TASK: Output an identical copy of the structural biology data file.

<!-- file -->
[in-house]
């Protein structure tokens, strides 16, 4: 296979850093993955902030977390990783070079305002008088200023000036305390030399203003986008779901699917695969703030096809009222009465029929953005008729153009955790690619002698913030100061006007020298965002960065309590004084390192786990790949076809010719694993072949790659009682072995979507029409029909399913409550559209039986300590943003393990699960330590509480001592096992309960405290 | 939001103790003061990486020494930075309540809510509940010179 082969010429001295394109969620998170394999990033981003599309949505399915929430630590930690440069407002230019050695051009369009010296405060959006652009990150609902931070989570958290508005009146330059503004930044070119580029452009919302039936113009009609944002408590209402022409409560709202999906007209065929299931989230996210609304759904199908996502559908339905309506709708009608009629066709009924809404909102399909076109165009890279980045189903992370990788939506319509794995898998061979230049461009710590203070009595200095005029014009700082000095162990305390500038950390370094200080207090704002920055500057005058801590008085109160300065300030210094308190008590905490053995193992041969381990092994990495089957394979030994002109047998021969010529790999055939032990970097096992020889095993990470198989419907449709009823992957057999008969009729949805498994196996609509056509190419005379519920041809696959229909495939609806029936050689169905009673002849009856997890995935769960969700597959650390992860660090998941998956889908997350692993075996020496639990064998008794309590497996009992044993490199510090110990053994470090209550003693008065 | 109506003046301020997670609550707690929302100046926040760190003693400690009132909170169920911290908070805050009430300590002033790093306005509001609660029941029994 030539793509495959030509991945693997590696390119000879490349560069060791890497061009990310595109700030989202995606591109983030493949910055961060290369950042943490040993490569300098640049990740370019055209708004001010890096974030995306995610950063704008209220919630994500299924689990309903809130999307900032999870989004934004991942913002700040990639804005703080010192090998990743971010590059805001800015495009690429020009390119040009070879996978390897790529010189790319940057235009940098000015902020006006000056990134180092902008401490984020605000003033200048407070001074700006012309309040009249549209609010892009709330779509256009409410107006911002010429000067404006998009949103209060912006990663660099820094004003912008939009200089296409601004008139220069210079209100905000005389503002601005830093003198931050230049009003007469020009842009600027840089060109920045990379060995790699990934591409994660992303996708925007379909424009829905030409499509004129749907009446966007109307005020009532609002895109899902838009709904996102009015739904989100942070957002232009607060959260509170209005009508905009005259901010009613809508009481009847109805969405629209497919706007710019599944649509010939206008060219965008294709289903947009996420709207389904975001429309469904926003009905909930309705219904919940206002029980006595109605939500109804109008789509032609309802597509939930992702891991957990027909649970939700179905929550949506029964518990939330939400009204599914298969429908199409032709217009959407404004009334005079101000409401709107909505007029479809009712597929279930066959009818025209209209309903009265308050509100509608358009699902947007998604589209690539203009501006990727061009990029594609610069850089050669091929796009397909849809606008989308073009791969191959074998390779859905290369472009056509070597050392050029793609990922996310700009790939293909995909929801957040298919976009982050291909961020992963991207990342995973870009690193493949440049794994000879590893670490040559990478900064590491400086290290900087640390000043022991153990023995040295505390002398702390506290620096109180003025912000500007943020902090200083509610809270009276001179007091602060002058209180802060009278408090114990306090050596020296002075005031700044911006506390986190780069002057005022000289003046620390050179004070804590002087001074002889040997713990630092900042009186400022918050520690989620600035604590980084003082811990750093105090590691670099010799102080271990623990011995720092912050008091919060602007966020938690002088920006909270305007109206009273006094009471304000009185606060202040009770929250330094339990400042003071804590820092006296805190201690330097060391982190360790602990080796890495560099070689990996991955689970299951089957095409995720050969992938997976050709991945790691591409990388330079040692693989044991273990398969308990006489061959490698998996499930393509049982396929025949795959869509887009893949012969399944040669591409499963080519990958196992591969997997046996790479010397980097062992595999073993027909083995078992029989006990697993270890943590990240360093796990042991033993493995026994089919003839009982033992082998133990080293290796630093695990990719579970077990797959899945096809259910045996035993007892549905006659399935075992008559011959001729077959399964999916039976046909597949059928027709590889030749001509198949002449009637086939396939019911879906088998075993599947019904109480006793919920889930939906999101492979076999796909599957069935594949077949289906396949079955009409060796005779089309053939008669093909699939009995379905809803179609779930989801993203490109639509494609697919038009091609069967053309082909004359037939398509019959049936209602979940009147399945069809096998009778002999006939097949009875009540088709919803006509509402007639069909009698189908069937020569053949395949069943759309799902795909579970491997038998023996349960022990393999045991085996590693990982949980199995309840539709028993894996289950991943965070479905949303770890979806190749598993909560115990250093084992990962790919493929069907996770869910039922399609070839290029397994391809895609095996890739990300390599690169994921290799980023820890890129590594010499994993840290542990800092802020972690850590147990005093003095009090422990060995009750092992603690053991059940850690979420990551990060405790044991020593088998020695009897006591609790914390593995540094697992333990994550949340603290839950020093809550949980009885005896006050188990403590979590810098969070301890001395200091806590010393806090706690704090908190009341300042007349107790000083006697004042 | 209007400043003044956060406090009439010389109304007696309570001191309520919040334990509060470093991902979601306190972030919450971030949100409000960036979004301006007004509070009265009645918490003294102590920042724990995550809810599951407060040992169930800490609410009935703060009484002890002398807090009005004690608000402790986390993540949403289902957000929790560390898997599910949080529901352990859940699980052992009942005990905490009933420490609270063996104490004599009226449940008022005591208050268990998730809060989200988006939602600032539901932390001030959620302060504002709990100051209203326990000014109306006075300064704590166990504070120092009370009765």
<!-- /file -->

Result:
[in-house]
């Protein structure tokens, strides 16, 4: 296979850093993955902030977390990783070079305002008088200023000036305390030399203003986008779901699917695969703030096809009222009465029929953005008729153009955790690619002698913030100061006007020298965002960065309590004084390192786990790949076809010719694993072949790659009682072995979507029409029909399913409550559209039986300590943003393990699960330590509480001592096992309960405290 | 939001103790003061990486020494930075309540809510509940010179 082969010429001295394109969620998170394999990033981003599309949505399915929430630590930690440069407002230019050695051009369009010296405060959006652009990150609902931070989570958290508005009146330059503004930044070119580029452009919302039936113009009609944002408590209402022409409560709202999906007209065929299931989230996210609304759904199908996502559908339905309506709708009608009629066709009924809404909102399909076109165009890279980045189903992370990788939506319509794995898998061979230049461009710590203070009595200095005029014009700082000095162990305390500038950390370094200080207090704002920055500057005058801590008085109160300065300030210094308190008590905490053995193992041969381990092994990495089957394979030994002109047998021969010529790999055939032990970097096992020889095993990470198989419907449709009823992957057999008969009729949805498994196996609509056509190419005379519920041809696959229909495939609806029936050689169905009673002849009856997890995935769960969700597959650390992860660090998941998956889908997350692993075996020496639990064998008794309590497996009992044993490199510090110990053994470090209550003693008065 | 109506003046301020997670609550707690929302100046926040760190003693400690009132909170169920911290908070805050009430300590002033790093306005509001609660029941029994 030539793509495959030509991945693997590696390119000879490349560069060791890497061009990310595109700030989202995606591109983030493949910055961060290369950042943490040993490569300098640049990740370019055209708004001010890096974030995306995610950063704008209220919630994500299924689990309903809130999307900032999870989004934004991942913002700040990639804005703080010192090998990743971010590059805001800015495009690429020009390119040009070879996978390897790529010189790319940057235009940098000015902020006006000056990134180092902008401490984020605000003033200048407070001074700006012309309040009249549209609010892009709330779509256009409410107006911002010429000067404006998009949103209060912006990663660099820094004003912008939009200089296409601004008139220069210079209100905000005389503002601005830093003198931050230049009003007469020009842009600027840089060109920045990379060995790699990934591409994660992303996708925007379909424009829905030409499509004129749907009446966007109307005020009532609002895109899902838009709904996102009015739904989100942070957002232009607060959260509170209005009508905009005259901010009613809508009481009847109805969405629209497919706007710019599944649509010939206008060219965008294709289903947009996420709207389904975001429309469904926003009905909930309705219904919940206002029980006595109605939500109804109008789509032609309802597509939930992702891991957990027909649970939700179905929550949506029964518990939330939400009204599914298969429908199409032709217009959407404004009334005079101000409401709107909505007029479809009712597929279930066959009818025209209209309903009265308050509100509608358009699902947007998604589209690539203009501006990727061009990029594609610069850089050669091929796009397909849809606008989308073009791969191959074998390779859905290369472009056509070597050392050029793609990922996310700009790939293909995909929801957040298919976009982050291909961020992963991207990342995973870009690193493949440049794994000879590893670490040559990478900064590491400086290290900087640390000043022991153990023995040295505390002398702390506290620096109180003025912000500007943020902090200083509610809270009276001179007091602060002058209180802060009278408090114990306090050596020296002075005031700044911006506390986190780069002057005022000289003046620390050179004070804590002087001074002889040997713990630092900042009186400022918050520690989620600035604590980084003082811990750093105090590691670099010799102080271990623990011995720092912050008091919060602007966020938690002088920006909270305007109206009273006094009471304000009185606060202040009770929250330094339990400042003071804590820092006296805190201690330097060391982190360790602990080796890495560099070689990996991955689970299951089957095409995720050969992938997976050709991945790691591409990388330079040692693989044991273990398969308990006489061959490698998996499930393509049982396929025949795959869509887009893949012969399944040669591409499963080519990958196992591969997997046996790479010397980097062992595999073993027909083995078992029989006990697993270890943590990240360093796990042991033993493995026994089919003839009982033992082998133990080293290796630093695990990719579970077990797959899945096809259910045996035993007892549905006659399935075992008559011959001729077959399964999916039976046909597949059928027709590889030749001509198949002449009637086939396939019911879906088998075993599947019904109480006793919920889930939906999101492979076999796909599957069935594949077949289906396949079955009409060796005779089309053939008669093909699939009995379905809803179609779930989801993203490109639509494609697919038009091609069967053309082909004359037939398509019959049936209602979940009147399945069809096998009778002999006939097949009875009540088709919803006509509402007639069909009698189908069937020569053949395949069943759309799902795909579970491997038998023996349960022990393999045991085996590693990982949980199995309840539709028993894996289950991943965070479905949303770890979806190749598993909560115990250093084992990962790919493929069907996770869910039922399609070839290029397994391809895609095996890739990300390599690169994921290799980023820890890129590594010499994993840290542990800092802020972690850590147990005093003095009090422990060995009750092992603690053991059940850690979420990551990060405790044991020593088998020695009897006591609790914390593995540094697992333990994550949340603290839950020093809550949980009885005896006050188990403590979590810098969070301890001395200091806590010393806090706690704090908190009341300042007349107790000083006697004042 | 209007400043003044956060406090009439010389109304007696309570001191309520919040334990509060470093991902979601306190972030919450971030949100409000960036979004301006007004509070009265009645918490003294102590920042724990995550809810599951407060040992169930800490609410009935703060009484002890002398807090009005004690608000402790986390993540949403289902957000929790560390898997599910949080529901352990859940699980052992009942005990905490009933420490609270063996104490004599009226449940008022005591208050268990998730809060989200988006939602600032539901932390001030959620302060504002709990100051209203326990000014109306006075300064704590166990504070120092009370009765």